As stated before, women have something completely different to bring to the table. Something magical. Women are softer by nature and view the world through a different lens. Life is literally birthed through us so our connection to the flow of life is something special and to be cherished. I do often feel that founding a new business or even each addition added to the business is a bit like the birthing process. How many new innovative, creative, life-changing ideas are out there waiting to be birthed?
What are the “myths” that you would like to dispel about being a founder? Can you explain what you mean?
Hearing or watching a founder of a company speak can often lead one to conclude that the process was easy. What we often see is a professional beauty with a smile that doesn’t show the backstory. The long nights of worrying about how things may be paid for, or if the idea will be a successful one, or the way in which a new business must be babied.
The most rewarding things in life are not really things at all and have been achieved through really hard work.
Is everyone cut out to be a founder? In your opinion, which specific traits increase the likelihood that a person will be a successful founder and what type of person should perhaps seek a “regular job” as an employee? Can you explain what you mean?
Not everyone at every point in their life is cut out to be a founder. A successful founder must have clear vision of what he or she wants to create for the world and also must have the drive to get there. There are many ups and downs in the process of having a business. You have to believe in yourself and what you have created enough to push through the hard times in order to succeed.
It isn’t a bad or negative trait for someone to seek a “regular job” as an employee. Employees are an integral part of any business. The person who seeks employment at a “regular job” most likely has many lessons waiting to be learned to build the character necessary for perhaps later starting a business.
Let me give you an example.. When I was 17 and in high school, I worked for my parents’ business where my mom taught me data inputting.. A few years later, I was hired at a prestigious Women’s Club for those particular skills. My skills there were greatly expanded into management, graphic design, accounting, people skills, event planning, and more. That job, though soul-tiringly hard, taught me so many invaluable lessons that have been used in the years since. That job held many of the building blocks I needed to get to where I am now.
Each of us are in different stages of life. One stage may require a “regular job” in order to build the character, work ethic, knowledge, wisdom, experience needed to later start a new company.
Ok super. Here is the main question of our interview. What are your “5 Things I Wish Someone Told Me Before I Started” and why? (Please share a story or example for each.)
1 .Just go for it!! Have confidence in yourself. Failure isn’t really failure unless you never try. You never know the impact what you bring into being can have on someone’s life. I very much live in my own head and have ideas/products that I held back on sharing with the world because I was somehow worried or afraid of the feedback. It took a while for me to work through the fact that I don’t have to please everyone, and not every single person would have the same personal experience with my products and therefore have differing opinions. None of them are “bad.”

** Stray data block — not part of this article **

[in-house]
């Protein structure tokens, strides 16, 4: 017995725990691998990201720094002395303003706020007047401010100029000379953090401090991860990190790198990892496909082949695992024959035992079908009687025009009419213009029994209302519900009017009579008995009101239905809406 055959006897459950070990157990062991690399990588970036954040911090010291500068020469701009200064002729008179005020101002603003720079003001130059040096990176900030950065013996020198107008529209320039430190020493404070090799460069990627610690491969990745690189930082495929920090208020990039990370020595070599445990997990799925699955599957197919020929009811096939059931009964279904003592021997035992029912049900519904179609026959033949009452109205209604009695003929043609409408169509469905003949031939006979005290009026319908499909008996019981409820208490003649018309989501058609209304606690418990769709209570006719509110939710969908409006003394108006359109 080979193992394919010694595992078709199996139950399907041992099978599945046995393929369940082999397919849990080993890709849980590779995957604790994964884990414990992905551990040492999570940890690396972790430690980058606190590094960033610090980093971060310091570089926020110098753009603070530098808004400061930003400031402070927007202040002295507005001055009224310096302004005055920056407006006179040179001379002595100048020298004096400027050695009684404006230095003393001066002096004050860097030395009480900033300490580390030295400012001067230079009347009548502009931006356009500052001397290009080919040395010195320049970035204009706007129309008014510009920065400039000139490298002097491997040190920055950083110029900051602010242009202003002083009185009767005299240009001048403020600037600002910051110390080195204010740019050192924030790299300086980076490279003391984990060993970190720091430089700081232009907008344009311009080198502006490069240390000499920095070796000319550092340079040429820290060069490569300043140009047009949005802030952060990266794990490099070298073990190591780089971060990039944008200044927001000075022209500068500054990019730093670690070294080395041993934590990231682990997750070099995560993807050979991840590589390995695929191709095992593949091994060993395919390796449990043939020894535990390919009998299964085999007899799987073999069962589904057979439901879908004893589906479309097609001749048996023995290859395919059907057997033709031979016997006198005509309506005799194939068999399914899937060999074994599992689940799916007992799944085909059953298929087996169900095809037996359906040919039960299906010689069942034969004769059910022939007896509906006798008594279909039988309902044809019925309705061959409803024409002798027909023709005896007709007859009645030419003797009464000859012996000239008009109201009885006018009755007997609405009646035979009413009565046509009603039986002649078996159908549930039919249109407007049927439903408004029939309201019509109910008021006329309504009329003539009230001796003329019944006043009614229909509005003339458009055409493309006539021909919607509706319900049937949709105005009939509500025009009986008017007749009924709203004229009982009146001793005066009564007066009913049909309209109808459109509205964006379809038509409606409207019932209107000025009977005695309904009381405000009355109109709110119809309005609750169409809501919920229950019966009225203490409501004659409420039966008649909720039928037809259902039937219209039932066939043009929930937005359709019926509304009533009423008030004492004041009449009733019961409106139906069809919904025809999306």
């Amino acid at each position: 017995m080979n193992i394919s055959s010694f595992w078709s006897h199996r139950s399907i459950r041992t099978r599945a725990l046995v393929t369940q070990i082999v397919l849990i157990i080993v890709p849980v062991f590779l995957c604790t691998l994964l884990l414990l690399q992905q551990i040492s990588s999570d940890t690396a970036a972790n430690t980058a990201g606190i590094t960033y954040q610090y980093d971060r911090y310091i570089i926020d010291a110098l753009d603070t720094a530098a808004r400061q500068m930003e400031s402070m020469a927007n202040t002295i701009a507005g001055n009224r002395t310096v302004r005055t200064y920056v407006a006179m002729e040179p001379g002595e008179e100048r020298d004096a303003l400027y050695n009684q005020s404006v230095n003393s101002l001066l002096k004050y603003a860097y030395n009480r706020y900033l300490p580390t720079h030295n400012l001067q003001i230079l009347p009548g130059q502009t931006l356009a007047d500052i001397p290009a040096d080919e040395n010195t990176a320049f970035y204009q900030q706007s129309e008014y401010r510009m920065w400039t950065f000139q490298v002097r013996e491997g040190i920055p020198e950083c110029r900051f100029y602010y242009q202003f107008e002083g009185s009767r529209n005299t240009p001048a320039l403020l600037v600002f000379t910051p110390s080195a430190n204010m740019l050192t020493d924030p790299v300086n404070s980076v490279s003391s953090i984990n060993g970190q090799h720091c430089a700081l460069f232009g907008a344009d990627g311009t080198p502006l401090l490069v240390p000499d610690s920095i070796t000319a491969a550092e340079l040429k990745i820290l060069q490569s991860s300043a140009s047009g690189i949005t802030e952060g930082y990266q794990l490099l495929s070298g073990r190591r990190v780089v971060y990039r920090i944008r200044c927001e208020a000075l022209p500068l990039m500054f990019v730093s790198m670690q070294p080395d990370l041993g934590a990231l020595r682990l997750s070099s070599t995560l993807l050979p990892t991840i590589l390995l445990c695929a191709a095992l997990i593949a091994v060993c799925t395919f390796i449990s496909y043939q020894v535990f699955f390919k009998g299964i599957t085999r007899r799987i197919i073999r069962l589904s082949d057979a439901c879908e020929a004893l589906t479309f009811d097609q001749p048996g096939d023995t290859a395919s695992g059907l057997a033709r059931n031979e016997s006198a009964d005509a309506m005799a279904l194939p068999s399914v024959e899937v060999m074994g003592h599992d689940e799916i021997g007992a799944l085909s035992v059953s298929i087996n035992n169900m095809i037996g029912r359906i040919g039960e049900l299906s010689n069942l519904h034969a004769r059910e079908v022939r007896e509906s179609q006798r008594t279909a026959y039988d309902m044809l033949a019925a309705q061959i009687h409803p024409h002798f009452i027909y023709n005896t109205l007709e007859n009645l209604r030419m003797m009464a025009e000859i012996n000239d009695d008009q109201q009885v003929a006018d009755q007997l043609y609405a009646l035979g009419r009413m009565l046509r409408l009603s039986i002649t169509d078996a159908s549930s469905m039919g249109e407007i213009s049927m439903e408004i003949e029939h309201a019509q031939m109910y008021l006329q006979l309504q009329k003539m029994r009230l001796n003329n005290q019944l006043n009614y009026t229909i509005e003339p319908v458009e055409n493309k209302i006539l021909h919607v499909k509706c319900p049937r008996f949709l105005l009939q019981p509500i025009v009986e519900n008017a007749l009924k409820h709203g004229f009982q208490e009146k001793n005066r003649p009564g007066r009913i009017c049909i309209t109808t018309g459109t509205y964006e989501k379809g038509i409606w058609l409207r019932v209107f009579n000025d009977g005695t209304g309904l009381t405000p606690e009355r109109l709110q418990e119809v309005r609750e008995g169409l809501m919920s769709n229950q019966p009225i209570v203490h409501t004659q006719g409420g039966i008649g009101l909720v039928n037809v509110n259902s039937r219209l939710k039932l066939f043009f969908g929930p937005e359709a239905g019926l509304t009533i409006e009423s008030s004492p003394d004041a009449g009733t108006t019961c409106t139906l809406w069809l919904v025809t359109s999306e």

2.Not every day will always be a joyride. Difficulties are the “uphill climb” needed to get to the top of the mountain so you can see the beautiful view.
3.Pace yourself. Time is a funny thing. It goes by so quickly, yet it shouldn’t be rushed. Time can fine tune the roughest of ideas, and help things fall into place when it is right. It isn’t a race. 😊
4.Write everything down — make lists. I tend to think very quickly and ideas sometimes pop in my head that are also forgotten just as quickly. Writing everything down just helps to recall those tiny budding ideas that may bloom into something so beautiful it has to be shared with the world.
5.Never stop learning or pursuing knowledge in your field. I love to continually build my brain library on herbs, medicinal uses, regenerative and forest farming/gardening, and responsibly foraging.
One thing that I have carried with me from the beginning was the belief that we, as women, do not need to be in competition with one another. We may have similar, or completely polarized gifts to offer the world. The goal is to support one another and continually build one other up. There is room for each of us to be successful and thrive.
How have you used your success to make the world a better place?
Creating from the intention of and with a connection to nature to bring healing products to the world is incredibly important to me. Showcasing just how abundant the earth is in natural, organic, healing resources to dettract people from the huge disconnect we see with synthetic lab/factory created goods is a giant step in meaningful progress.
You are a person of great influence. If you could inspire a movement that would bring the most amount of good for the greatest number of people, what would that be? You never know what your idea can trigger.
A better connection to the natural world. Realizing that we are not separate from nature, we are nature. I believe that if this truth was realized on a mass scale, we would see an enormous positive change for both humanity and the earth.
We are very blessed that some very prominent names in Business, VC funding, Sports, and Entertainment read this column. Is there a person in the world, or in the US with whom you would love to have a private breakfast or lunch with, and why? He or she might just see this if we tag them.
Perhaps both John Slattery and Rosemary Gladstar. Their sheer knowledge, wisdom, experience, and connection to plants is something I strive for. It would be an honor to be able to spend a few moments with either of them.
Thank you for these fantastic insights. We greatly appreciate the time you spent on this.